Re: InfoD-Cafe: Race and recognition
Tori Egherman <tori.egherman <at> gmail.com>
2005-07-04 04:20:04 GMT
My sister and I look a lot alike when we are not together. (When we
are together, there are clear differences). We both got used to saying
hi to people we did not know who said hi to us. In this way, we saved
both of our reputations from snobbery.
Now I am in Iran where I look really different from 99.9% of the
population. People recognize me all of the time, and I pretend to
recognize them. It's all more pleasant that way. I guess my early
training responding to my sister's acquaintances helps...
On 7/3/05, Mick McAllister <mickmca <at> dancingbadger.com> wrote:
> Recognition is highly contextual as well. I was confronted with a woman in
> a grocery store once who said "Hello" as if we were neighbors. I recognized
> her face with absolute certainty --of course I knew her! -- but had no idea
> who she was or where I knew her from. She was offended, but we worked it
> out. She was the receptionist/factotum at my veterinarian, and I always saw
> her in scrubs behind a counter. I'm sure she was offended because my lack
> of recognition was "snooty." It wasn't, I think. In my own defense, I was
> dressed the way I always dress, so she had a lot more visual cues than I
> did. And since she worked as a receptionist, she could contextualize me
> quickly as a customer. In other words, I was at least slightly in context,
> she was completely out of it.
> Grocery stores are a great place for observing contextuality. The clerks
> are supposed to be "friendly," so they often pretend to recognize people.
> (Sounds cynical? Yesterday when I walking out of Best Buy without making a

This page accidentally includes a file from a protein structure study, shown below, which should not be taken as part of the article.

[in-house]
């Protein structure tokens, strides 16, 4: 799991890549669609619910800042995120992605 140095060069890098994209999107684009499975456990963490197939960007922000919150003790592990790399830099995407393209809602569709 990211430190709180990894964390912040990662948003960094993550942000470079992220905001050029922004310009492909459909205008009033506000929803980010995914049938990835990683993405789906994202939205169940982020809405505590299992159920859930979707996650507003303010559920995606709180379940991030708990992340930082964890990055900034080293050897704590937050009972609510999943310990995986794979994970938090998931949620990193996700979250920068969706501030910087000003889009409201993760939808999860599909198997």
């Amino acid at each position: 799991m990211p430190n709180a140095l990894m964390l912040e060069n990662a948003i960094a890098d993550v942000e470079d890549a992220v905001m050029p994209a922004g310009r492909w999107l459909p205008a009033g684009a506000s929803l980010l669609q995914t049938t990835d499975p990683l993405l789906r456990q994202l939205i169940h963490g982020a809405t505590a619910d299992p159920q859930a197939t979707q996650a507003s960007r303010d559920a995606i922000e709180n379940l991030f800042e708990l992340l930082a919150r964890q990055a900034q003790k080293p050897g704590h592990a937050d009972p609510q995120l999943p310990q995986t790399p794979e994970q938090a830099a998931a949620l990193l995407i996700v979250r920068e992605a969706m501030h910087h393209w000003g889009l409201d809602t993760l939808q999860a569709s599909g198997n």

> purchase, the greeter said, as per instructions, "Did you find what you
> were looking for?" and I replied, "Not a one." He said, "Great!!" with a
> friendly grin.) However, Americans are wary of encouraging personal contact
> with strangers, so more often the clerk's attitude will be detached unless
> the customer makes a friendly overture of some sort. I tend to shop a
> single market, and I'm a guy, meaning I end up in the grocery store roughly
> every day. I seek out the same clerks when I can: a nice black guy, a
> couple of older women, a pretty younger one, a couple of younger ethnic
> people, an older fellow about my age. Most of them, I would not recognize
> if I ran into them in, say, the library. And yet I know them well enough to
> find them in the market.
> One or two I have actual personal contact with. That is, they know who I
> am, we talk about our lives, they joke about the piles of dog bones in my
> cart. Those two know me in that context, and we would probably recognize
> each other outside of it. One is the black guy. I ran into him once in the
> aisles, in his civvies, and we said hello genuinely as we passed. We knew
> each other. I'm not sure we would at Home Depot.
> Another factor that impinges on all this is "attractiveness," in the sense
> of being a person who is personally interesting. I'm hedging my language
> here, because what I don't mean is "sexy" or "sexually interesting." I'm
> talking about people who fit into that odd category of "potential partner"
> or "opposite sex of my species." We may not have any desire to pursue that
> observation, but for men at least, some women are "interesting," and some
> are not. For me, Britney Spears, Sally Field, Golda Meir, and Thelma Ritter
> are not "interesting." Margaret Atwood, Buffy Ste.-Marie, Indira Gandhi,
> and Sigourney Weaver are. No logic, just intellectual pheremones.
> Case in point. Five or six years ago, in another town, I began taking
> purchases to one specific clerk at my grocery. She was tall and
> Bergmanesque (Ingmar, not Ingrid) and wore her blonde hair in a
> waist-length queue that she usually had coiled on the back of her head. I
> was very aware of her, but certainly not flirting -- at least not
> consciously. She was, paradoxically, "not my type" in a way I won't try to
> examine. For all I knew, she was married and an Aryan Nation cheerleader
> (we were in Idaho). But I enjoyed seeing her occasionally, like a nice sunset.
> One day I ran into her in a Fred Meyers (Wal-Mart clone). I recognized her,
> smiled politely, and she looked right through me. It wasn't a cutting look,
> it was the obliviousness we sometimes given strangers when we are busy, one
> of the behaviors pretty women use to deflect unwanted attention. We passed
> each other two or three times, and she never gave the slightest sign that
> she knew me. I don't think it was an act. And I didn't mind all that much.
> The sunset ignores me, too.
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